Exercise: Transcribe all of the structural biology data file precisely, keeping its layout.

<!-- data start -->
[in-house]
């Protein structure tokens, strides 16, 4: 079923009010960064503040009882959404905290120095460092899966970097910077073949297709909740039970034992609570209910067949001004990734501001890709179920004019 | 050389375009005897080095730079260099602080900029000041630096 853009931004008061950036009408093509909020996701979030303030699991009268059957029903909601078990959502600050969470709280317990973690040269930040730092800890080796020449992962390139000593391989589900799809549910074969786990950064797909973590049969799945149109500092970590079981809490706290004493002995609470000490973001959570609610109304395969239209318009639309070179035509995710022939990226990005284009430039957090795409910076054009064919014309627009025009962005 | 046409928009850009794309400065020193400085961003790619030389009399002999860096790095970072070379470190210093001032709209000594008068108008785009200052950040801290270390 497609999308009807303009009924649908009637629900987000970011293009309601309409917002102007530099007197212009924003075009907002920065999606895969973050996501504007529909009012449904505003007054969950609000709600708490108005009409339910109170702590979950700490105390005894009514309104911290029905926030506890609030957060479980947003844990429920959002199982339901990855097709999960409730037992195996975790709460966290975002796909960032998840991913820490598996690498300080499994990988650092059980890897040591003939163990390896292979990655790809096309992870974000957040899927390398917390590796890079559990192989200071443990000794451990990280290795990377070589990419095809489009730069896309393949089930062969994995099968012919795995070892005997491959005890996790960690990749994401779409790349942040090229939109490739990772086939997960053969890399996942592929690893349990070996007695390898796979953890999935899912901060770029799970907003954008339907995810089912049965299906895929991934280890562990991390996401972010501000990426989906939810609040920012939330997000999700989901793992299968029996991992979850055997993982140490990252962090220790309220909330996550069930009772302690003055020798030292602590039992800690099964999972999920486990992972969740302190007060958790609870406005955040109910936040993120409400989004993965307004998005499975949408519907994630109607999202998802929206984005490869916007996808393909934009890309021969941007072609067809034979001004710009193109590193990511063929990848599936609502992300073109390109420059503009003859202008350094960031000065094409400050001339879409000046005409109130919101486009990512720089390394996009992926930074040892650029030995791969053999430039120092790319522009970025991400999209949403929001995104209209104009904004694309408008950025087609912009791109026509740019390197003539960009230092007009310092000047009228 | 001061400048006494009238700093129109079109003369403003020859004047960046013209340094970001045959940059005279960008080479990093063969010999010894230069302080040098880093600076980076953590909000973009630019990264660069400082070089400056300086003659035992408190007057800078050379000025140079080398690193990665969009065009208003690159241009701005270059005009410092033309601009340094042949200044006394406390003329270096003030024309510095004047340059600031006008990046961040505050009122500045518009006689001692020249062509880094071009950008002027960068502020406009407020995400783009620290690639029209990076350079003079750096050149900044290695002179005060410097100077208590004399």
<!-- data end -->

[in-house]
């Protein structure tokens, strides 16, 4: 079923009010960064503040009882959404905290120095460092899966970097910077073949297709909740039970034992609570209910067949001004990734501001890709179920004019 | 050389375009005897080095730079260099602080900029000041630096 853009931004008061950036009408093509909020996701979030303030699991009268059957029903909601078990959502600050969470709280317990973690040269930040730092800890080796020449992962390139000593391989589900799809549910074969786990950064797909973590049969799945149109500092970590079981809490706290004493002995609470000490973001959570609610109304395969239209318009639309070179035509995710022939990226990005284009430039957090795409910076054009064919014309627009025009962005 | 046409928009850009794309400065020193400085961003790619030389009399002999860096790095970072070379470190210093001032709209000594008068108008785009200052950040801290270390 497609999308009807303009009924649908009637629900987000970011293009309601309409917002102007530099007197212009924003075009907002920065999606895969973050996501504007529909009012449904505003007054969950609000709600708490108005009409339910109170702590979950700490105390005894009514309104911290029905926030506890609030957060479980947003844990429920959002199982339901990855097709999960409730037992195996975790709460966290975002796909960032998840991913820490598996690498300080499994990988650092059980890897040591003939163990390896292979990655790809096309992870974000957040899927390398917390590796890079559990192989200071443990000794451990990280290795990377070589990419095809489009730069896309393949089930062969994995099968012919795995070892005997491959005890996790960690990749994401779409790349942040090229939109490739990772086939997960053969890399996942592929690893349990070996007695390898796979953890999935899912901060770029799970907003954008339907995810089912049965299906895929991934280890562990991390996401972010501000990426989906939810609040920012939330997000999700989901793992299968029996991992979850055997993982140490990252962090220790309220909330996550069930009772302690003055020798030292602590039992800690099964999972999920486990992972969740302190007060958790609870406005955040109910936040993120409400989004993965307004998005499975949408519907994630109607999202998802929206984005490869916007996808393909934009890309021969941007072609067809034979001004710009193109590193990511063929990848599936609502992300073109390109420059503009003859202008350094960031000065094409400050001339879409000046005409109130919101486009990512720089390394996009992926930074040892650029030995791969053999430039120092790319522009970025991400999209949403929001995104209209104009904004694309408008950025087609912009791109026509740019390197003539960009230092007009310092000047009228 | 001061400048006494009238700093129109079109003369403003020859004047960046013209340094970001045959940059005279960008080479990093063969010999010894230069302080040098880093600076980076953590909000973009630019990264660069400082070089400056300086003659035992408190007057800078050379000025140079080398690193990665969009065009208003690159241009701005270059005009410092033309601009340094042949200044006394406390003329270096003030024309510095004047340059600031006008990046961040505050009122500045518009006689001692020249062509880094071009950008002027960068502020406009407020995400783009620290690639029209990076350079003079750096050149900044290695002179005060410097100077208590004399």